5. The Rover. Whereas Kore-eda unwinds the threads of parenthood in Like Father, Like Son, writer/director David Michôd (Animal Kingdom (2010)) unwinds the threads of humanity in this post-apocalyptic Western. Within an uncomfortably and vaguely familiar anti-Mad Max milieu, Guy Pierce’s desert rover just wants his car back (a lot like Marcel wants that briefcase in Pulp Fiction (1994)); Robert Pattinson’s abandoned soul just wants to find out if blood is really thicker than water; and the rest of world seems to be waiting for permission to die. At once quiet and captivating, The Rover‘s moments of abrupt violence create the ripples that delineate the stark emotional landscape upon which Michôd exposes those last few threads. (See original review.)
4. The Overnighters. At least one reviewer of The Overnighters has correctly noted how lucky director Jesse Moss got at the conclusion of his 16-month project to document the effects of a sudden influx of laborers, sparked by a fracking boom, upon a small North Dakota town. Even so, as a whole, The Overnighters is tautly shot and edited, as Moss juggles the personal story of Lutheran pastor (Jay Reinke) with a nuanced indictment of the small town as a microcosm for dealing with contemporary political, economic, and social issues. From the very beginning, Reinke challenges both his parishioners and us to define community in the 21st Century, and in the sense that Reinke is reaching out to other Americans, The Overnighters offers a unique examination of contemporary xenophobia isolated from the racism that we associate with anti-immigrant sentiments. But then comes that final punch in the gut, which threatens to re-contextualize the entire film and haunt the viewers with questions of just where our compassion really comes from. More than any other film on this list, the less you know going in, the better.
3. The Grand Budapest Hotel. “Why do you want to be a lobby boy?” asks the demanding concierge Monsieur Gustave (Ralph Fiennes). “Well, who wouldn’t, at the Grand Budapest, sir – it’s an institution,” responds the hopeful interviewee Zero (Tony Revolori). And so begins the friendship of master and protégé at the heart of this infectious/cloying film, with the setting serving as the glue. Of course, there’s a murder, a will, a painting, another will, a prison escape, and a high-velocity ski chase, but those are mere plot points. The key to loving/hating The Grand Budapest Hotel lies in the story-telling itself – history will be caricatured, lines will be read, props will be miniaturized, feet will be focused upon, pets will meet their demise, and the projection speed on those action sequences will seem off. And notwithstanding its sharper edges, in this sense, The Grand Budapest Hotel constitutes the third of director Wes Anderson’s most unapologetically Andersonian films and confirms that The Fantastic Mr. Fox (2009) was indeed a turning point in his oeuvre. (See original review.)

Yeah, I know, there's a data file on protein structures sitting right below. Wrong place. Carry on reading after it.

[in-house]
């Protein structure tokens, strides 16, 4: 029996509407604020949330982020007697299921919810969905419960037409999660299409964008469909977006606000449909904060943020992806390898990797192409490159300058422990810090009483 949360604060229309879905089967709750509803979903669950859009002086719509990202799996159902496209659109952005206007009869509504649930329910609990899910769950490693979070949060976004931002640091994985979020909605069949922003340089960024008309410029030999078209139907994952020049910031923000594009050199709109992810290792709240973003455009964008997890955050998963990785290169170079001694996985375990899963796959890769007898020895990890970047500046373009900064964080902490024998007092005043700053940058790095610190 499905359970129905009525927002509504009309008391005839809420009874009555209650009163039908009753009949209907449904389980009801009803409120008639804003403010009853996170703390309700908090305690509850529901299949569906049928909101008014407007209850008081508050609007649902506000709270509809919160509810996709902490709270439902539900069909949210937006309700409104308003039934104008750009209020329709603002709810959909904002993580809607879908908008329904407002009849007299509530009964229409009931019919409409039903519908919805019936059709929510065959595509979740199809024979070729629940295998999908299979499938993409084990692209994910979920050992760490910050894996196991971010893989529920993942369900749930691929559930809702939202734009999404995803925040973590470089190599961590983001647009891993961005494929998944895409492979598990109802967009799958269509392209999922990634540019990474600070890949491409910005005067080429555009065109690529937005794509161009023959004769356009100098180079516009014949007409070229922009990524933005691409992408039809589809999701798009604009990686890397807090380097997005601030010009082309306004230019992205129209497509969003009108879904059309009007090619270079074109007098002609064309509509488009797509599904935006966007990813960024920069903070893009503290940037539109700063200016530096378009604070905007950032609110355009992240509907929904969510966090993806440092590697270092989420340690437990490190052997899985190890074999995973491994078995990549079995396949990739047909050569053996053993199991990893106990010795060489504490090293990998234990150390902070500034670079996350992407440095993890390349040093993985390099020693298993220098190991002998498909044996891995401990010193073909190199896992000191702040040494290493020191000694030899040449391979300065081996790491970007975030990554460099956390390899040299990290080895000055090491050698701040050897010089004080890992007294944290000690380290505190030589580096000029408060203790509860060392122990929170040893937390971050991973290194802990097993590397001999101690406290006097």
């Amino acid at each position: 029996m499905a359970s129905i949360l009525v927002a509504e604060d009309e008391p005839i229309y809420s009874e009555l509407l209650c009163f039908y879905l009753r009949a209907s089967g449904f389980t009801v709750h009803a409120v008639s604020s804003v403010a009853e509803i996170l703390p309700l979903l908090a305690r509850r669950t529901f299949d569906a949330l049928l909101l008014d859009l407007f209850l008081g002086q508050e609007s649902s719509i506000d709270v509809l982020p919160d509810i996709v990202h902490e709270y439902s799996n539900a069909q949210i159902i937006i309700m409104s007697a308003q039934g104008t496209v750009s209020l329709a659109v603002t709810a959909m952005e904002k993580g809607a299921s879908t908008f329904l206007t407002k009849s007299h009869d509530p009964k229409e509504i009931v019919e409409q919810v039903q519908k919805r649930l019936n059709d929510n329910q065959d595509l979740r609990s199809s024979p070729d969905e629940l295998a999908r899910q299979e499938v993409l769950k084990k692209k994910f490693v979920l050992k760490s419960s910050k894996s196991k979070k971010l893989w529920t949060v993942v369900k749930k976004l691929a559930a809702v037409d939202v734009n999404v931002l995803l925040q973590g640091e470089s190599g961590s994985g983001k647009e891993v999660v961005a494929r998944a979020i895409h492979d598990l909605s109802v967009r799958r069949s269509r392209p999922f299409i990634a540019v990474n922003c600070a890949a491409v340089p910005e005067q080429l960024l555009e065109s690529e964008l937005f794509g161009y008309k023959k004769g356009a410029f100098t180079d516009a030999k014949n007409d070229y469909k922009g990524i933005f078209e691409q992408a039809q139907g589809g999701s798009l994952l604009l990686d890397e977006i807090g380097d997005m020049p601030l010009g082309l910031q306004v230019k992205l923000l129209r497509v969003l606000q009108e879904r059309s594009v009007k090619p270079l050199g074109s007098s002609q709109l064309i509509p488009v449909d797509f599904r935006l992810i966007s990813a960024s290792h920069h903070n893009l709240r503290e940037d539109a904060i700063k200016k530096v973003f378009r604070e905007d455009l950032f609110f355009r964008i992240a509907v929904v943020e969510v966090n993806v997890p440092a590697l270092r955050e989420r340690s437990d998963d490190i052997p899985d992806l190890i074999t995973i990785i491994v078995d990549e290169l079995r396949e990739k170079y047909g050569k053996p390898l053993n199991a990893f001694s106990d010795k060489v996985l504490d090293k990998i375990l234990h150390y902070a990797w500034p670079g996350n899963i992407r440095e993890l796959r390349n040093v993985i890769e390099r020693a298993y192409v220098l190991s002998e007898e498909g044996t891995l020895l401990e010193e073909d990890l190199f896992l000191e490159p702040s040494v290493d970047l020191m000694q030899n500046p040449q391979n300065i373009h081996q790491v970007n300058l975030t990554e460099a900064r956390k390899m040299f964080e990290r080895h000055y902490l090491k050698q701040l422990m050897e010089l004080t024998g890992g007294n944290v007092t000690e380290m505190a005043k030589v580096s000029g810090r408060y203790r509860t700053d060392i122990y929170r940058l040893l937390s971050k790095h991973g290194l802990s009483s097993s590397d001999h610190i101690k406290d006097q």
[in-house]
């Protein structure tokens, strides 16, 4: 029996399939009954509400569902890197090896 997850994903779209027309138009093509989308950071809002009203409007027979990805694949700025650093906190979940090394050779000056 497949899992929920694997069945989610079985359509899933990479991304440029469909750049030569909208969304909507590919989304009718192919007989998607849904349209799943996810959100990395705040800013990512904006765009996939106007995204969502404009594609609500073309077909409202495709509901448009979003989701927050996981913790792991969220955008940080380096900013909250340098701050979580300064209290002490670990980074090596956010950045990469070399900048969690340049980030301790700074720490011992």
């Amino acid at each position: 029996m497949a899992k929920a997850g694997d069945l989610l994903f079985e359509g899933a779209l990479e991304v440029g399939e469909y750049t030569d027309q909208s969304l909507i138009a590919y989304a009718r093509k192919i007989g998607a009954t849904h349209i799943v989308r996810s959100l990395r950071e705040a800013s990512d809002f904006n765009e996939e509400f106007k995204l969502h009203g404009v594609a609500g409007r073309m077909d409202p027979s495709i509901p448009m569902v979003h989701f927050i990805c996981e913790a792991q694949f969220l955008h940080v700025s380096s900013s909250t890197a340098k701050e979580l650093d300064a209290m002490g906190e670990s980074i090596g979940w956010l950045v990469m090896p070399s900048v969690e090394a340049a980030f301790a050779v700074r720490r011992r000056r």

2. Gone Girl. Without being spoiled by having read the best-selling novel by Gillian Flynn, for me, the experience of director David Fincher’s return-to-form brought back memories of the dark fun of Killer Joe (2012) – the somewhat more violent, somewhat more trashy return-to-form of director William Friedkin. Setting aside the A-list casts, both films bear the hallmarks of b-movie exploitation and intrigue, and both screenwriters (adapting their own source material) use those devices to hyper-dramatize their provocations. The first meeting of the attractive couple at the heart of Gone Girl (Ben Affleck, Rosamund Pike) plays like a modernized version of every other classic Hollywood rom-com – the repartee is so intelligent, witty, flirtatious, inviting, and so unnaturally perfect. At its core, Gone Girl is all about role-playing – what each player becomes, or tries to become, in order to lure the object of affection into the bliss/banality of the perfect marriage – and Flynn and Fincher cast a carefully-crafted, deliciously-dark curse on both houses. (See original review.)
1. Whiplash. When it comes to assessing what makes truly effective cinema, we all have our predilections (whether we owe up to them or not). That said, I would submit that Whiplash has all of the fundamental elements of any truly great film: a writer and a director with a distinct vision (Damien Chazelle), performers who understand exactly what that vision is (Miles Teller, J.K. Simmons), and the talent to realize that vision. You can resist this little/big conservatory melodrama if you like, but for me, resistance was futile … for more spoilery love, see “My Favorite Film of 2014: Whiplash”.
So there it is, my top 10 out of the
90 106 films released theatrically in the U.S. in 2014 that I saw. (See the complete alphabetical list/grades.) And just for kicks …
Honorable mentions (some other B+ films):
- The Immigrant
- Under the Skin
Biggest disappointments (based on expectations at the beginning of the year):
Films that I found to be most overrated (I’m talking to you, imdb users):